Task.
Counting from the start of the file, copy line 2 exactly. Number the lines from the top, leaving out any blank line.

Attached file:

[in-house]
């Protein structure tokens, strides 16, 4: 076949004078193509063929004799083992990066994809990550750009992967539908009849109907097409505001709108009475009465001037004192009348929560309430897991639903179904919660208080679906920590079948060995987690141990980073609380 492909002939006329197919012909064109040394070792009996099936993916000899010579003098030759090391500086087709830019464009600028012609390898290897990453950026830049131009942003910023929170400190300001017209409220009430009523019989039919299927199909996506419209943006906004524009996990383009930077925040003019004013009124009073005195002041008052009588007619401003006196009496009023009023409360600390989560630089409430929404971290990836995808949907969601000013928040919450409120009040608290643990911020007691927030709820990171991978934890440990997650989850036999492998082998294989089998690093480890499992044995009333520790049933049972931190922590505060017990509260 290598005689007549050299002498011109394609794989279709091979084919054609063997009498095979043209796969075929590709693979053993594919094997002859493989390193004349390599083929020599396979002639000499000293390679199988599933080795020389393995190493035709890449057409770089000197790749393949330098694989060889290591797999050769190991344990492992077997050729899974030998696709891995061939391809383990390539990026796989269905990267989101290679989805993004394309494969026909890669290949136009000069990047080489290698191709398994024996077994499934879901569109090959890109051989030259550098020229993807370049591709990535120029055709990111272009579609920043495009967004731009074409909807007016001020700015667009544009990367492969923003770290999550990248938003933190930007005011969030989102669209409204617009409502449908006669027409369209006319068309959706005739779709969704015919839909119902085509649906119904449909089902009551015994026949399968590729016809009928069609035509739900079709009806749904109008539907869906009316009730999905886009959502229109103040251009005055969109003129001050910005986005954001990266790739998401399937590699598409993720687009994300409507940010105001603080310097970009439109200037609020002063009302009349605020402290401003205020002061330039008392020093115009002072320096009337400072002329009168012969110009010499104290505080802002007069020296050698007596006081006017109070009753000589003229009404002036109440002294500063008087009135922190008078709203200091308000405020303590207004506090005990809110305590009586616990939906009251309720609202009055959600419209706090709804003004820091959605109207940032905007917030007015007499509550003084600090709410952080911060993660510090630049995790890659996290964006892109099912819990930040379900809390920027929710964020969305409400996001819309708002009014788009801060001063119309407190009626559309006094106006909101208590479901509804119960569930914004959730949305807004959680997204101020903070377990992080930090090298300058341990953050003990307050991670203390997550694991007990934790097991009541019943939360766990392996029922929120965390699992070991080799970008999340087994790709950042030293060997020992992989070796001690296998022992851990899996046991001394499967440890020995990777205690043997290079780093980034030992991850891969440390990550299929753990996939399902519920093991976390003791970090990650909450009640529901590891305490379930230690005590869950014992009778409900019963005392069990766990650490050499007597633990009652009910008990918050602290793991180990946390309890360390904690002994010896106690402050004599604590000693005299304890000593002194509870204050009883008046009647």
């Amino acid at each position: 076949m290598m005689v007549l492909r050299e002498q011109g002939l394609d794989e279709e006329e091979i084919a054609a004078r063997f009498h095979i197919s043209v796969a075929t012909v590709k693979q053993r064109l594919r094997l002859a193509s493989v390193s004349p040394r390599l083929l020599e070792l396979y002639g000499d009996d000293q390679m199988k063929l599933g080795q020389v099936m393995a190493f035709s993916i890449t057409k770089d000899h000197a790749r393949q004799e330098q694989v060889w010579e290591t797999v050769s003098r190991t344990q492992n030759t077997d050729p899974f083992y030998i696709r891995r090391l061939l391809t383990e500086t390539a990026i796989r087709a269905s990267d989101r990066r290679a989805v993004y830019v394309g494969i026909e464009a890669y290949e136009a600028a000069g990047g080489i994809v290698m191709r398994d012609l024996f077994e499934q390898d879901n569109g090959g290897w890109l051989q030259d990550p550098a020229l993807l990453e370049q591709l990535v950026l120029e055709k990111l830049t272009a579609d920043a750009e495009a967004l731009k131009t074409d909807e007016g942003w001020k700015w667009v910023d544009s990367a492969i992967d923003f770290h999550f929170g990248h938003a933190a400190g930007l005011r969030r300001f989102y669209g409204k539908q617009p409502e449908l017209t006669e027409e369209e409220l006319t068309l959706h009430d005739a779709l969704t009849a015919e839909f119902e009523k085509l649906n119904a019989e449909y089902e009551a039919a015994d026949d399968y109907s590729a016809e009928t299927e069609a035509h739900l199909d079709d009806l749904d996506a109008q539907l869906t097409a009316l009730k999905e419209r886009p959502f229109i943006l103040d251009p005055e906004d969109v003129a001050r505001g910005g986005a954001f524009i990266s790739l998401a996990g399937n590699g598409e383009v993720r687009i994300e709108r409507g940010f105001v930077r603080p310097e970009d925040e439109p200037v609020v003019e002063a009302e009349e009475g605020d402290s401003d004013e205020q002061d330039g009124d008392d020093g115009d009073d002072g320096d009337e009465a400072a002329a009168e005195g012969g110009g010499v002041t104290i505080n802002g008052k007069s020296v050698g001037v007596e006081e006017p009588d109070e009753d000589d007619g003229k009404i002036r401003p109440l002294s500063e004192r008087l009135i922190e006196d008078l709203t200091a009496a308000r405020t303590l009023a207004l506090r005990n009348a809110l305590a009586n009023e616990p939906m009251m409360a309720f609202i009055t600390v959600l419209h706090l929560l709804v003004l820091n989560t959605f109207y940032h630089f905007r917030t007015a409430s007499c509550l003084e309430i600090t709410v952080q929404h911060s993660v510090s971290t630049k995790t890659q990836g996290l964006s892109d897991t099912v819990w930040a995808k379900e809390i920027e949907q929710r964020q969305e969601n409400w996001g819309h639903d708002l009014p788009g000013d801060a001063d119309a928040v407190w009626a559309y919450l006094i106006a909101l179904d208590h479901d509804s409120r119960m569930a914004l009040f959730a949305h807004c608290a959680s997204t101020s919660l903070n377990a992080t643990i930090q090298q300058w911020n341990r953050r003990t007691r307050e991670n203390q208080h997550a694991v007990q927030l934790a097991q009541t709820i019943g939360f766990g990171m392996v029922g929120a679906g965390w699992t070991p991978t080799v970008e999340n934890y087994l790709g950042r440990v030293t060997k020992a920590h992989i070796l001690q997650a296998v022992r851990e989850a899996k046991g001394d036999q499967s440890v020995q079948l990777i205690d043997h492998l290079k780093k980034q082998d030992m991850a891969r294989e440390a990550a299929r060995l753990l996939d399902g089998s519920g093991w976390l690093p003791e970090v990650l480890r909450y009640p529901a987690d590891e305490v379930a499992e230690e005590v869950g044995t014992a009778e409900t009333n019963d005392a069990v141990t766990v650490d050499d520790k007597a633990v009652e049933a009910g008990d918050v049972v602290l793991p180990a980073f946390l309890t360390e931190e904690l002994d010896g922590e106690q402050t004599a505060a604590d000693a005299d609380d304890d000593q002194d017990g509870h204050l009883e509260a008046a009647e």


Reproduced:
């Protein structure tokens, strides 16, 4: 076949004078193509063929004799083992990066994809990550750009992967539908009849109907097409505001709108009475009465001037004192009348929560309430897991639903179904919660208080679906920590079948060995987690141990980073609380 492909002939006329197919012909064109040394070792009996099936993916000899010579003098030759090391500086087709830019464009600028012609390898290897990453950026830049131009942003910023929170400190300001017209409220009430009523019989039919299927199909996506419209943006906004524009996990383009930077925040003019004013009124009073005195002041008052009588007619401003006196009496009023009023409360600390989560630089409430929404971290990836995808949907969601000013928040919450409120009040608290643990911020007691927030709820990171991978934890440990997650989850036999492998082998294989089998690093480890499992044995009333520790049933049972931190922590505060017990509260 290598005689007549050299002498011109394609794989279709091979084919054609063997009498095979043209796969075929590709693979053993594919094997002859493989390193004349390599083929020599396979002639000499000293390679199988599933080795020389393995190493035709890449057409770089000197790749393949330098694989060889290591797999050769190991344990492992077997050729899974030998696709891995061939391809383990390539990026796989269905990267989101290679989805993004394309494969026909890669290949136009000069990047080489290698191709398994024996077994499934879901569109090959890109051989030259550098020229993807370049591709990535120029055709990111272009579609920043495009967004731009074409909807007016001020700015667009544009990367492969923003770290999550990248938003933190930007005011969030989102669209409204617009409502449908006669027409369209006319068309959706005739779709969704015919839909119902085509649906119904449909089902009551015994026949399968590729016809009928069609035509739900079709009806749904109008539907869906009316009730999905886009959502229109103040251009005055969109003129001050910005986005954001990266790739998401399937590699598409993720687009994300409507940010105001603080310097970009439109200037609020002063009302009349605020402290401003205020002061330039008392020093115009002072320096009337400072002329009168012969110009010499104290505080802002007069020296050698007596006081006017109070009753000589003229009404002036109440002294500063008087009135922190008078709203200091308000405020303590207004506090005990809110305590009586616990939906009251309720609202009055959600419209706090709804003004820091959605109207940032905007917030007015007499509550003084600090709410952080911060993660510090630049995790890659996290964006892109099912819990930040379900809390920027929710964020969305409400996001819309708002009014788009801060001063119309407190009626559309006094106006909101208590479901509804119960569930914004959730949305807004959680997204101020903070377990992080930090090298300058341990953050003990307050991670203390997550694991007990934790097991009541019943939360766990392996029922929120965390699992070991080799970008999340087994790709950042030293060997020992992989070796001690296998022992851990899996046991001394499967440890020995990777205690043997290079780093980034030992991850891969440390990550299929753990996939399902519920093991976390003791970090990650909450009640529901590891305490379930230690005590869950014992009778409900019963005392069990766990650490050499007597633990009652009910008990918050602290793991180990946390309890360390904690002994010896106690402050004599604590000693005299304890000593002194509870204050009883008046009647």